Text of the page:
International Policy Digest

Culture /16 Dec 2020
12.16.20

Stan to Stand: How Music Influences Societal Transformation

If someone asks you “what is the most powerful force that can change society?” what is the first thing that comes to mind? Is it a gun? Bomb? Political diplomacy? Economic policy? Well, those things do change society. However, let’s now talk about the “soft power” that can bring societal transformation: that is music.

From Jazz to pop. From Billie Holiday to BTS. Musicians have great power to move the hearts of millions of people, change policy, and speak on behalf of society as a whole.

First, we cannot talk about societal change without talking about Jazz. The genre gained popularity in the 20th century as it became an expression of freedom. Jazz became the medium for the oppressed, the ones who face racial injustice to express their anger, grief, compassion, and desire for societal change.

Jazz was, in a way, a vessel to preserve culture, to express something familiar in a brand new way, and as a tool to fight injustice by presenting a harrowing look at what the oppressed had to endure. And when there is a battle to fight, there is a win that results in a movement that can change history. Billie Holiday’s version of Abel Meeropol’s “Strange Fruit” stirred a movement that changed U.S. history. The song described the heart-wrenching horror of observing a Black American being lynched. It did more than to ignite a conversation on lynchings and racial injustice. It helped persuade anti-lynching campaigners to encourage Congress to propose a viable anti-lynching bill.

Moreover, let’s look at among others, namely Miles Davis, Louis Armstrong, and Fred Ho’s work that expressed the real struggle and the societal landscape at that time. Jazz is not merely entertainment, it is a vehicle of change that, at the same time, brings comfort. Martin Luther King, Jr. once said about Jazz “It has strengthened us with its sweet rhythms when courage began to fail, it has calmed us with its rich harmonies when spirits were down.”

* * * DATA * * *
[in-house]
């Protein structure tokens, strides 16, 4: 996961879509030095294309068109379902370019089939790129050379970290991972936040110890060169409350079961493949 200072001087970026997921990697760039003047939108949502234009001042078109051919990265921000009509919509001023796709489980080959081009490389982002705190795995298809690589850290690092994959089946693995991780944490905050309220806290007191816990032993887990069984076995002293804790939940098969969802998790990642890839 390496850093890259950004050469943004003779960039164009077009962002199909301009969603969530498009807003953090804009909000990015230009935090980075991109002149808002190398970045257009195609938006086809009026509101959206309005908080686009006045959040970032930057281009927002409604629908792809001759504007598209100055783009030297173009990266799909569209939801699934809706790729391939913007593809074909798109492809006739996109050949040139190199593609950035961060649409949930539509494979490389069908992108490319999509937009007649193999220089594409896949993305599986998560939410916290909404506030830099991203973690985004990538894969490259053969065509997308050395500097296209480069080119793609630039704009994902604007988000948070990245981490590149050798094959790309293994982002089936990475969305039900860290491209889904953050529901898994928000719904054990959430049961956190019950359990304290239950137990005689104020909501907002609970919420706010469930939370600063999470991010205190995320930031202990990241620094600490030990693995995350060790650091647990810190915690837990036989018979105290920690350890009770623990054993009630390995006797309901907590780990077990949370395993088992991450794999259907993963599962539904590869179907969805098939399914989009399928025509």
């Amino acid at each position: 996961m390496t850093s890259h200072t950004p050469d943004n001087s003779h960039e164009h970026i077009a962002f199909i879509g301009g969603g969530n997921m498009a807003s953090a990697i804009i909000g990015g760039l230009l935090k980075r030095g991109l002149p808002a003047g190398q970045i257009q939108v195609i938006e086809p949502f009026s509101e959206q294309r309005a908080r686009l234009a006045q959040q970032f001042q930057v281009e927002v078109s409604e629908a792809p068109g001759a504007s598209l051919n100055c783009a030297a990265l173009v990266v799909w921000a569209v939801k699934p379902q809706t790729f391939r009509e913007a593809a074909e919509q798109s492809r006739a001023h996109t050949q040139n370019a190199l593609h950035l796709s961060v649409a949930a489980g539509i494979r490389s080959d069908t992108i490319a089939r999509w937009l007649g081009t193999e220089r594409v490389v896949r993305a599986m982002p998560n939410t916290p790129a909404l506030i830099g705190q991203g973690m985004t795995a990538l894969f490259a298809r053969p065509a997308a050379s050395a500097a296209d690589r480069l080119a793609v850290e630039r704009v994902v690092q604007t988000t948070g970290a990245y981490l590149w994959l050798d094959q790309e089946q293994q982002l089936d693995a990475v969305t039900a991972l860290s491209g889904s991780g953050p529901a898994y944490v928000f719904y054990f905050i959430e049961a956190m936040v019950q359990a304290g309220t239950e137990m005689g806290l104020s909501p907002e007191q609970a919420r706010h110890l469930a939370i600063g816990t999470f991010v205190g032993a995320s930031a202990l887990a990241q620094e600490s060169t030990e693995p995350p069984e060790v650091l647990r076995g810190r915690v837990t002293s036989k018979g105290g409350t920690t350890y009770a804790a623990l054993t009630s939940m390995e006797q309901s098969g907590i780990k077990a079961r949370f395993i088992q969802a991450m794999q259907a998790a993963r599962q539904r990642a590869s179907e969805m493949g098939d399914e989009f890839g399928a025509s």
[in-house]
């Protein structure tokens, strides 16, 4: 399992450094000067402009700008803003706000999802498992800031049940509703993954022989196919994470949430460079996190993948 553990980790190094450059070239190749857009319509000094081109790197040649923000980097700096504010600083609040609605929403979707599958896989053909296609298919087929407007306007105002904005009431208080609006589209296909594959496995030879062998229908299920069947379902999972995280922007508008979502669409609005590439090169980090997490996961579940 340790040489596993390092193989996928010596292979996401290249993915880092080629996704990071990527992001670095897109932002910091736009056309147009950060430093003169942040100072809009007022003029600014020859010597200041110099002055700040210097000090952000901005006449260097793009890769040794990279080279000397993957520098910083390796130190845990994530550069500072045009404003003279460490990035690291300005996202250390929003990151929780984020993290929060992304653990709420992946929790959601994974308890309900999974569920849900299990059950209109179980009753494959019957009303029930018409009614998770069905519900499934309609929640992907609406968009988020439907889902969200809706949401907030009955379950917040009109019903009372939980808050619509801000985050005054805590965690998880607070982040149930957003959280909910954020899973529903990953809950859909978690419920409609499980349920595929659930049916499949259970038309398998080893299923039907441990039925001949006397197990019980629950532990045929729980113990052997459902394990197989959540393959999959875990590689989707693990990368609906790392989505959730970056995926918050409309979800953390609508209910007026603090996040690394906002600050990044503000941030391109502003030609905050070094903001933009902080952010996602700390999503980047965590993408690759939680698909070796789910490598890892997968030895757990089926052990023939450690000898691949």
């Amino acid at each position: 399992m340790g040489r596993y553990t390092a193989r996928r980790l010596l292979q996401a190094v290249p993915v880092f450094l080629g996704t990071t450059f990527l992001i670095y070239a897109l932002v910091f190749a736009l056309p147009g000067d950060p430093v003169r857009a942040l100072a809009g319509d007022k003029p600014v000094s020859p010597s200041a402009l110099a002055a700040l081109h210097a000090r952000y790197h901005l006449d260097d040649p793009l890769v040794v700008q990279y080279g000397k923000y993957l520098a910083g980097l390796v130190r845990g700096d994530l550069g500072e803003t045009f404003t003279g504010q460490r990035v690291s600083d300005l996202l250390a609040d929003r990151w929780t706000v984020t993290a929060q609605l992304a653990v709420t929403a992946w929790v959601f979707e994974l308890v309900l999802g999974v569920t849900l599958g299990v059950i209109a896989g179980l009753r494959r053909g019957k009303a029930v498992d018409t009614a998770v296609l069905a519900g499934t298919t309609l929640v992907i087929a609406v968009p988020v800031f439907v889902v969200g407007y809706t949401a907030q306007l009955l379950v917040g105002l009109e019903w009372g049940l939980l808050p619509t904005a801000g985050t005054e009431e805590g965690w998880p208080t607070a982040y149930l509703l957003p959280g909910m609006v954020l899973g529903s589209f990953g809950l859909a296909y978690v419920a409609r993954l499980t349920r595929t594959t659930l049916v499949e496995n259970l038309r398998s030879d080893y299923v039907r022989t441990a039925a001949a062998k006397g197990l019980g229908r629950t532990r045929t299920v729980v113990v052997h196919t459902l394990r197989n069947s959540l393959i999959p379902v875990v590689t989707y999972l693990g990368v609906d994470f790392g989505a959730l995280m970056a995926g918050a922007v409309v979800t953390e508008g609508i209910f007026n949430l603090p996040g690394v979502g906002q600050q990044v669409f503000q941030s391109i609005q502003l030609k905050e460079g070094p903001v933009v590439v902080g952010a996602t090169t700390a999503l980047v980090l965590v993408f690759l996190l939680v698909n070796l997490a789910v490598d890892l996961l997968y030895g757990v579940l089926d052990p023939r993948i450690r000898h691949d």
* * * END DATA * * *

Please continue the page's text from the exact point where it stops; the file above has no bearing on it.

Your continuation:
Music also has the power to show us the “promise land” of the future, instilling hope in the midst of mistrust and riots. Let’s take an example of the Jackson 5 that not only has an impact on African Americans but also the world. With their performances, they proved that an African American family can be heard. The five brothers instilled pride in young kids in each performance they did. Though their era is long gone, their music and pride transcends generations and still moves the hearts of many. Their message of hope is everlasting.

We cannot separate idols from their fans. One of the reasons that artists rise to stardom is because of their loyal fanbase. Their fame and influence have the ability to bend the ear of the ones who have the power to shake the future. Let’s take an example of the lead singer of U2, Bono, who managed to get debt relief for developing countries. His power to bend the ear is like a melody that makes a complicated issue about world debt into something that is easily welcomed by the people out there in the real world. He makes people motivated to do something about it, and when people are motivated about it, then politicians will be.

Another musician who uses her powerful voice to influence is Lady Gaga. Remember the infamous meat dress she wore to the 2010 MTV Music Video Awards? That was beyond an attention-seeking outfit, it was a political statement intended for the U.S. military’s “don’t ask, don’t tell” policy that banned homosexuality in the military.

Lately, I am inspired by the juggernaut K-Pop band BTS with their bravado to speak about teen angst and social issues. Take their albums “2 Cool 4 School” and “Skool Luv Affair” which helps teens to verbalize their frustrations with being trapped in a suffocating school system. Upholding their values to be the voice of the unheard, they speak about depression, self-esteem, and choices in life – marking their “Love Yourself” era.

Their music transcends genres. They went against the odds and became the first of many things. From being the first Korean artist to top the charts in Billboard 100 to being the first Korean artist nominated for a Grammy, they broke all barriers. They symbolize globalization. Their music proves that it is possible to blend cultures and languages.

Inspired by BTS, their music and empowering narrative gives me hope for a more beautiful future where people celebrate diverse cultures, languages, genders, social status, and everything else. A future that always repeats the history and achievements that many musicians have achieved to change the world for the better. A future where there is no prejudice and segregation. A future where music becomes the sanctuary for the oppressed and also for those who want to find comfort and share their happiness.

Stanning for music means standing up for something. You can be a part of societal change. As for musicians, how do they change the world for the better? One song at a time.